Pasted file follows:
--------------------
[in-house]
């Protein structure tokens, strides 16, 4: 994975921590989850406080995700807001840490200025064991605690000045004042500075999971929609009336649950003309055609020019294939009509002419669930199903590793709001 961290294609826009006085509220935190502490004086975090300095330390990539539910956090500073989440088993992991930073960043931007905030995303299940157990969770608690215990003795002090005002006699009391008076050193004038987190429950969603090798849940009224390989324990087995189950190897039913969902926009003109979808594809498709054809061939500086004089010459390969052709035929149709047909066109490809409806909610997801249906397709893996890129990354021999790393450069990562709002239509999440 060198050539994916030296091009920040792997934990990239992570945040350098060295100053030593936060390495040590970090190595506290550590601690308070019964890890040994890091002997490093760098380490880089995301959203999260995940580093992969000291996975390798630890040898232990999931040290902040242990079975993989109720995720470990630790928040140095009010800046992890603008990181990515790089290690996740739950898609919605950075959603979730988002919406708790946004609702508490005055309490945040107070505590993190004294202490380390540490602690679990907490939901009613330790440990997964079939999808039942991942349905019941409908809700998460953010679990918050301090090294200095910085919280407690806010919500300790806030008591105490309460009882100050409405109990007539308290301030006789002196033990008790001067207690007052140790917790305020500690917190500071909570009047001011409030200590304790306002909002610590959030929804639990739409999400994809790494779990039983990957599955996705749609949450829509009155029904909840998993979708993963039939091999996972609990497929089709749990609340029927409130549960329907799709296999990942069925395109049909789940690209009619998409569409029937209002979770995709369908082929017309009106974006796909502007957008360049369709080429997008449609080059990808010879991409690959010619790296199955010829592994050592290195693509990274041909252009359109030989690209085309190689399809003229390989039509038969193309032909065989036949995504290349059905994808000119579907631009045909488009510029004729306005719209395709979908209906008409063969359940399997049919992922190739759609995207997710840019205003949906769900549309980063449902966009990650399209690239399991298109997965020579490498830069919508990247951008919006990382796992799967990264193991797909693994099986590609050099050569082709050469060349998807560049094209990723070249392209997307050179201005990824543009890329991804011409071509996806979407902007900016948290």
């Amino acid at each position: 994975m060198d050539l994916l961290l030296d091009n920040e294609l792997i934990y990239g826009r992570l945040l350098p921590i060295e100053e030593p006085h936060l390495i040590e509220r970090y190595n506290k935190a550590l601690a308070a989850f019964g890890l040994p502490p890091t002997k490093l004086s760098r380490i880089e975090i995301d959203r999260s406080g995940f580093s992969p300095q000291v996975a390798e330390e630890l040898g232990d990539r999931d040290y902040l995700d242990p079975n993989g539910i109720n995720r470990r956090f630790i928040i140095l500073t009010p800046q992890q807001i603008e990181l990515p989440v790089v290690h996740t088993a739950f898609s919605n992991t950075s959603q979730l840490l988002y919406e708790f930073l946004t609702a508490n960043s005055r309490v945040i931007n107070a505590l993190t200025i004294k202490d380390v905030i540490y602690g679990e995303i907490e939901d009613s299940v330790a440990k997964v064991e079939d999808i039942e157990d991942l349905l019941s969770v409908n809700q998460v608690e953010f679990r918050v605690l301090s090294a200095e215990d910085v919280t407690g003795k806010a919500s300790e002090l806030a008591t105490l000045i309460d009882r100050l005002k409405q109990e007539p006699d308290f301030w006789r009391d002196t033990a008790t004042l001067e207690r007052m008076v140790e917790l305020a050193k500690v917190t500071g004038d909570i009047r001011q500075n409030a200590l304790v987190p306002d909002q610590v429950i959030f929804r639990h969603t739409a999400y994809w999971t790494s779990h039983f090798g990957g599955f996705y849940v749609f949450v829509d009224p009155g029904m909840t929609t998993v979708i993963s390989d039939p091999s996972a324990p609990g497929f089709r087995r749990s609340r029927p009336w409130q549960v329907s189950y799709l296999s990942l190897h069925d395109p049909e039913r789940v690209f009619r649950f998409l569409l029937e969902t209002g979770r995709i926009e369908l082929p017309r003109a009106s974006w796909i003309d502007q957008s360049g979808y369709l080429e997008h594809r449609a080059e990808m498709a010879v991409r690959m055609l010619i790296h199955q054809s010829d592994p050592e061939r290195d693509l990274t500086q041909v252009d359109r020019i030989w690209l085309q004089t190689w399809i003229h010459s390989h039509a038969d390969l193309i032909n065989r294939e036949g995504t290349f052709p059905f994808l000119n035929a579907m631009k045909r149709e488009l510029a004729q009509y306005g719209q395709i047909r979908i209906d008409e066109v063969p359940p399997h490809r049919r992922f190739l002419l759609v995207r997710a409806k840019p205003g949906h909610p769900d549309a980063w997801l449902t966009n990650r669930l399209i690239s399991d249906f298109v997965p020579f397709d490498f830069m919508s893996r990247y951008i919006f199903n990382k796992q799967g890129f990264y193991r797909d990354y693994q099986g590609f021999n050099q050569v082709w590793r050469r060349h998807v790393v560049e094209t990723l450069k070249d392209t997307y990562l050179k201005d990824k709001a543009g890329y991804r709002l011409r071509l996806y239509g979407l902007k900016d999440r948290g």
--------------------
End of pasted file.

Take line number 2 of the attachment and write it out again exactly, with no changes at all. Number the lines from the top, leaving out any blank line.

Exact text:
């Protein structure tokens, strides 16, 4: 994975921590989850406080995700807001840490200025064991605690000045004042500075999971929609009336649950003309055609020019294939009509002419669930199903590793709001 961290294609826009006085509220935190502490004086975090300095330390990539539910956090500073989440088993992991930073960043931007905030995303299940157990969770608690215990003795002090005002006699009391008076050193004038987190429950969603090798849940009224390989324990087995189950190897039913969902926009003109979808594809498709054809061939500086004089010459390969052709035929149709047909066109490809409806909610997801249906397709893996890129990354021999790393450069990562709002239509999440 060198050539994916030296091009920040792997934990990239992570945040350098060295100053030593936060390495040590970090190595506290550590601690308070019964890890040994890091002997490093760098380490880089995301959203999260995940580093992969000291996975390798630890040898232990999931040290902040242990079975993989109720995720470990630790928040140095009010800046992890603008990181990515790089290690996740739950898609919605950075959603979730988002919406708790946004609702508490005055309490945040107070505590993190004294202490380390540490602690679990907490939901009613330790440990997964079939999808039942991942349905019941409908809700998460953010679990918050301090090294200095910085919280407690806010919500300790806030008591105490309460009882100050409405109990007539308290301030006789002196033990008790001067207690007052140790917790305020500690917190500071909570009047001011409030200590304790306002909002610590959030929804639990739409999400994809790494779990039983990957599955996705749609949450829509009155029904909840998993979708993963039939091999996972609990497929089709749990609340029927409130549960329907799709296999990942069925395109049909789940690209009619998409569409029937209002979770995709369908082929017309009106974006796909502007957008360049369709080429997008449609080059990808010879991409690959010619790296199955010829592994050592290195693509990274041909252009359109030989690209085309190689399809003229390989039509038969193309032909065989036949995504290349059905994808000119579907631009045909488009510029004729306005719209395709979908209906008409063969359940399997049919992922190739759609995207997710840019205003949906769900549309980063449902966009990650399209690239399991298109997965020579490498830069919508990247951008919006990382796992799967990264193991797909693994099986590609050099050569082709050469060349998807560049094209990723070249392209997307050179201005990824543009890329991804011409071509996806979407902007900016948290």